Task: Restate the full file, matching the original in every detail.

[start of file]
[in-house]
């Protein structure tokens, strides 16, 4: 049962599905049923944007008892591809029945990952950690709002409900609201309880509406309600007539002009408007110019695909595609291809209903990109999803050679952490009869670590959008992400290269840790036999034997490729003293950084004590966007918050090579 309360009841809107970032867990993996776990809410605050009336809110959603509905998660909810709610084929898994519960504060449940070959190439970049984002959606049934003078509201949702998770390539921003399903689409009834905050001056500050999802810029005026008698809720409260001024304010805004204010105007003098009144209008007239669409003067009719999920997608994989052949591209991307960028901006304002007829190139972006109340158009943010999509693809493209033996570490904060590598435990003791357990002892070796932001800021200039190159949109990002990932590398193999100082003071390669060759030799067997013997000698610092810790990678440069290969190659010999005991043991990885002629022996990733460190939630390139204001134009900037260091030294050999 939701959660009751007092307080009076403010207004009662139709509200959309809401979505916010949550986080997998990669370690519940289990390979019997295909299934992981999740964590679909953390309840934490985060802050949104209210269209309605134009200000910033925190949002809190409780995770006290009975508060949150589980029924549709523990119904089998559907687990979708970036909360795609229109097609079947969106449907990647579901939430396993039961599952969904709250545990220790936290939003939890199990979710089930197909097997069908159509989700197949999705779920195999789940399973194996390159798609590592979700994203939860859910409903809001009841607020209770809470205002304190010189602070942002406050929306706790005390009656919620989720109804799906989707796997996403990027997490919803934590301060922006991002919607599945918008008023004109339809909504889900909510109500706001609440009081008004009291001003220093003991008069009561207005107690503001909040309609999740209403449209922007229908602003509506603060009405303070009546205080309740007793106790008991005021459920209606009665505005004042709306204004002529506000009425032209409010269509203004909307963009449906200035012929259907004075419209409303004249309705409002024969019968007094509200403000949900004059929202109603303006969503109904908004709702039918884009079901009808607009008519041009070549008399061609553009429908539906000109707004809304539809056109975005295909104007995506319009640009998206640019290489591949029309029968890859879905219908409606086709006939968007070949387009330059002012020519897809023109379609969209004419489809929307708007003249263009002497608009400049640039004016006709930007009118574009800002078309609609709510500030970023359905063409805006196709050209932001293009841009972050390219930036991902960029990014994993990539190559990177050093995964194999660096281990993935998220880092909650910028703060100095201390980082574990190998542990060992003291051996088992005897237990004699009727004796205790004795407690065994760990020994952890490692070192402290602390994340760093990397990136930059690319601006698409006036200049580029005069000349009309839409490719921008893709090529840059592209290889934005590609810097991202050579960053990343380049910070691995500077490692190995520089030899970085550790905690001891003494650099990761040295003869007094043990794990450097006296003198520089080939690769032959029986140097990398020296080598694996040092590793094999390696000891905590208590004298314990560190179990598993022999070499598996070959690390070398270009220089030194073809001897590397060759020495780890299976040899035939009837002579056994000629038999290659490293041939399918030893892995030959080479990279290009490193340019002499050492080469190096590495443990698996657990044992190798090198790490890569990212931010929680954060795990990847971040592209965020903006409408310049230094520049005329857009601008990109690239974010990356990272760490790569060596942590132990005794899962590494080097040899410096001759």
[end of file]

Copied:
[in-house]
């Protein structure tokens, strides 16, 4: 049962599905049923944007008892591809029945990952950690709002409900609201309880509406309600007539002009408007110019695909595609291809209903990109999803050679952490009869670590959008992400290269840790036999034997490729003293950084004590966007918050090579 309360009841809107970032867990993996776990809410605050009336809110959603509905998660909810709610084929898994519960504060449940070959190439970049984002959606049934003078509201949702998770390539921003399903689409009834905050001056500050999802810029005026008698809720409260001024304010805004204010105007003098009144209008007239669409003067009719999920997608994989052949591209991307960028901006304002007829190139972006109340158009943010999509693809493209033996570490904060590598435990003791357990002892070796932001800021200039190159949109990002990932590398193999100082003071390669060759030799067997013997000698610092810790990678440069290969190659010999005991043991990885002629022996990733460190939630390139204001134009900037260091030294050999 939701959660009751007092307080009076403010207004009662139709509200959309809401979505916010949550986080997998990669370690519940289990390979019997295909299934992981999740964590679909953390309840934490985060802050949104209210269209309605134009200000910033925190949002809190409780995770006290009975508060949150589980029924549709523990119904089998559907687990979708970036909360795609229109097609079947969106449907990647579901939430396993039961599952969904709250545990220790936290939003939890199990979710089930197909097997069908159509989700197949999705779920195999789940399973194996390159798609590592979700994203939860859910409903809001009841607020209770809470205002304190010189602070942002406050929306706790005390009656919620989720109804799906989707796997996403990027997490919803934590301060922006991002919607599945918008008023004109339809909504889900909510109500706001609440009081008004009291001003220093003991008069009561207005107690503001909040309609999740209403449209922007229908602003509506603060009405303070009546205080309740007793106790008991005021459920209606009665505005004042709306204004002529506000009425032209409010269509203004909307963009449906200035012929259907004075419209409303004249309705409002024969019968007094509200403000949900004059929202109603303006969503109904908004709702039918884009079901009808607009008519041009070549008399061609553009429908539906000109707004809304539809056109975005295909104007995506319009640009998206640019290489591949029309029968890859879905219908409606086709006939968007070949387009330059002012020519897809023109379609969209004419489809929307708007003249263009002497608009400049640039004016006709930007009118574009800002078309609609709510500030970023359905063409805006196709050209932001293009841009972050390219930036991902960029990014994993990539190559990177050093995964194999660096281990993935998220880092909650910028703060100095201390980082574990190998542990060992003291051996088992005897237990004699009727004796205790004795407690065994760990020994952890490692070192402290602390994340760093990397990136930059690319601006698409006036200049580029005069000349009309839409490719921008893709090529840059592209290889934005590609810097991202050579960053990343380049910070691995500077490692190995520089030899970085550790905690001891003494650099990761040295003869007094043990794990450097006296003198520089080939690769032959029986140097990398020296080598694996040092590793094999390696000891905590208590004298314990560190179990598993022999070499598996070959690390070398270009220089030194073809001897590397060759020495780890299976040899035939009837002579056994000629038999290659490293041939399918030893892995030959080479990279290009490193340019002499050492080469190096590495443990698996657990044992190798090198790490890569990212931010929680954060795990990847971040592209965020903006409408310049230094520049005329857009601008990109690239974010990356990272760490790569060596942590132990005794899962590494080097040899410096001759």